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[First published in the University of Guelph's weekly newspaper, At Guelph (3 February 1993): 2.

This letter
formed one small part of a widespread campaign against the Mulroney government's proposal to merge the
Canada Council, the Social Sciences and Humanities Research Council, and the international academic and
cultural programs of the Department of External Affairs. Against all odds, the campaign succeeded: the
government's legislation passed in the House of Commons, but was rejected in the Senate by a single vote.]

[Index: Canadian politics, higher education]

[Date: February 1993]

Merger Law Unnecessary

Michael Keefer

The press release that formed the basis for At Guelph's January 13 account of the
proposed merger of the Canada Council, the Social Sciences and Humanities Research
Council (SSHRC) and the international academic and cultural programs of the
Department of External Affairs is in at least two respects grossly misleading.
Far from strengthening the traditional arm's-length relationship between
government and cultural or research agencies, the merger legislation (Part 3 of Bill C-93)
actively subverts it by requiring the new council to take into consideration the foreign
policy of the government of Canada.
Equally dubious is the claim that the new council's governing council can be
trusted to protect the interests of the arts and research communities. Bill C-93 says
council members should be broadly representative of the new Canada Council's goals.
But there is no requirement that they have any special expertise or reputation in the
humanities, social sciences, or arts.
Against SSHRC's advice, the legislation says council members will be paid for the
meetings they attend, which raises the interesting possibility that our present government
regards this council as an instrument of political patronage. The likelihood that, before
the next election, this council will become a dumping ground for superannuated party
bagmen and belly scratchers is increased by the fact that Bill C-93 makes no provision for
parliamentary oversight or approval of council appointments.

There is nothing, then, to prevent the government from stacking the council (as
the Reagan and Bush administrations did in a quite scandalous manner with the advisory
council of the U.S. National Endowment for the Humanities) with people whose opinions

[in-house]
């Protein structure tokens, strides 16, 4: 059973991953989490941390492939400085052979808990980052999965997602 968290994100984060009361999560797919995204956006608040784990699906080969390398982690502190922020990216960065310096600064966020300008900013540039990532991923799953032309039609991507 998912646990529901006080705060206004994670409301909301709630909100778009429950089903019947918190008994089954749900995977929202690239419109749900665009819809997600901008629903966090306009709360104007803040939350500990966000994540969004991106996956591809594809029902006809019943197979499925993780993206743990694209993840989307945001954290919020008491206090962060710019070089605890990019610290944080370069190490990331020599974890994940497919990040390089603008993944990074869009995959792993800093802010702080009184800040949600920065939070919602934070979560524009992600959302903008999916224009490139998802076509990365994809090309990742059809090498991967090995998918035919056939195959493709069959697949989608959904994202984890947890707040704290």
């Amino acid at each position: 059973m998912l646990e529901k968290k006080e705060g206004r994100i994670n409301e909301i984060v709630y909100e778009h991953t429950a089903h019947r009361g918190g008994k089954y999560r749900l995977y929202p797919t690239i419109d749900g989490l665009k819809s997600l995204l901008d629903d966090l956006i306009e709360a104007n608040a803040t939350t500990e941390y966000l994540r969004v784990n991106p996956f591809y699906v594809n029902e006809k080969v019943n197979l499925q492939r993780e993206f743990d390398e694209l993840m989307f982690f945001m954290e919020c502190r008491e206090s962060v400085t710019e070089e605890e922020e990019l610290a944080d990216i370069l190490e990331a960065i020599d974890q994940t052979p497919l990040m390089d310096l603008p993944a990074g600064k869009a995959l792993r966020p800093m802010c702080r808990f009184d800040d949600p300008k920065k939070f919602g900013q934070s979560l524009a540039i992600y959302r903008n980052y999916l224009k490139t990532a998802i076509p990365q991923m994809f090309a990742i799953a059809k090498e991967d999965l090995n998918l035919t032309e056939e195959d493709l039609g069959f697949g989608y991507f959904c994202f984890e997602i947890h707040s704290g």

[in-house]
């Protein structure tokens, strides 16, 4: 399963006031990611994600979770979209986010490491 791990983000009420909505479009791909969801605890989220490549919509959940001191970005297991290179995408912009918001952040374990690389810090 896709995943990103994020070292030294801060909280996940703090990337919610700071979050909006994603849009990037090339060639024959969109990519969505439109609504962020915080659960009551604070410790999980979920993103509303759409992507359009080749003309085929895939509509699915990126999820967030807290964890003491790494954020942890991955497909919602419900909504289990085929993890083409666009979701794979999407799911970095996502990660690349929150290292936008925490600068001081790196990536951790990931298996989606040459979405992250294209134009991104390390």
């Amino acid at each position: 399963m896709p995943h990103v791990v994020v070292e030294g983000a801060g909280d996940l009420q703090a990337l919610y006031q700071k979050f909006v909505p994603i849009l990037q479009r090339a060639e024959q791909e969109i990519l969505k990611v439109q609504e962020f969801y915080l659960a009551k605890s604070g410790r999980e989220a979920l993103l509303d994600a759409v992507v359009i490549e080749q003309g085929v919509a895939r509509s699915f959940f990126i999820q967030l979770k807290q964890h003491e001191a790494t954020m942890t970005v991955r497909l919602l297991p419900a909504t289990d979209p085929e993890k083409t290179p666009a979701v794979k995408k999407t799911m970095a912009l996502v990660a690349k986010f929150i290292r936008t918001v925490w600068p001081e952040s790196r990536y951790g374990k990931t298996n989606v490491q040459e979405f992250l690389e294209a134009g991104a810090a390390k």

or rather prejudiceson cultural matters happen to coincide with its own.
In addition, according to senior Ottawa sources, the social sciences and the
humanities will be represented by only six members of the 21-member council. (Six other
members will represent the arts, three or four more will represent the domain of
international relationsa constituency consisting, one presumes, of scholars and artists
who particularly enjoy foreign traveland the remaining five or six members will
represent the public.)
The prospect of a council where only 12 of 21 members are to be representatives
and not necessarily distinguished onesof the productive areas the council serves in
the arts, humanities and social sciences is not encouraging.
One last point. Bill C-93 says the new council is to foster, promote, sponsor and
assist the study and enjoyment of, and the production of works in, the arts and to
promote, sponsor and assist research and scholarship in the social sciences and
humanities. Omission of the word foster in that second clause is presumably one sign
(there have been others) that the federal government intends to withdraw support from
doctoral fellowship programs.
The government is pushing its merger legislation through in the face of vehement
opposition from the Social Sciences Federation of Canada, the Canadian Federation for
the Humanities and many scholarly associations that are members of these umbrella
groups. This legislation is both ill-conceived and unnecessary. The government's
determination to pass it in the current session of Parliament is one more expression of its
contempt for the research functions of our university system.
Prof. Michael Keefer, English
President, Association of Canadian College and University Teachers of English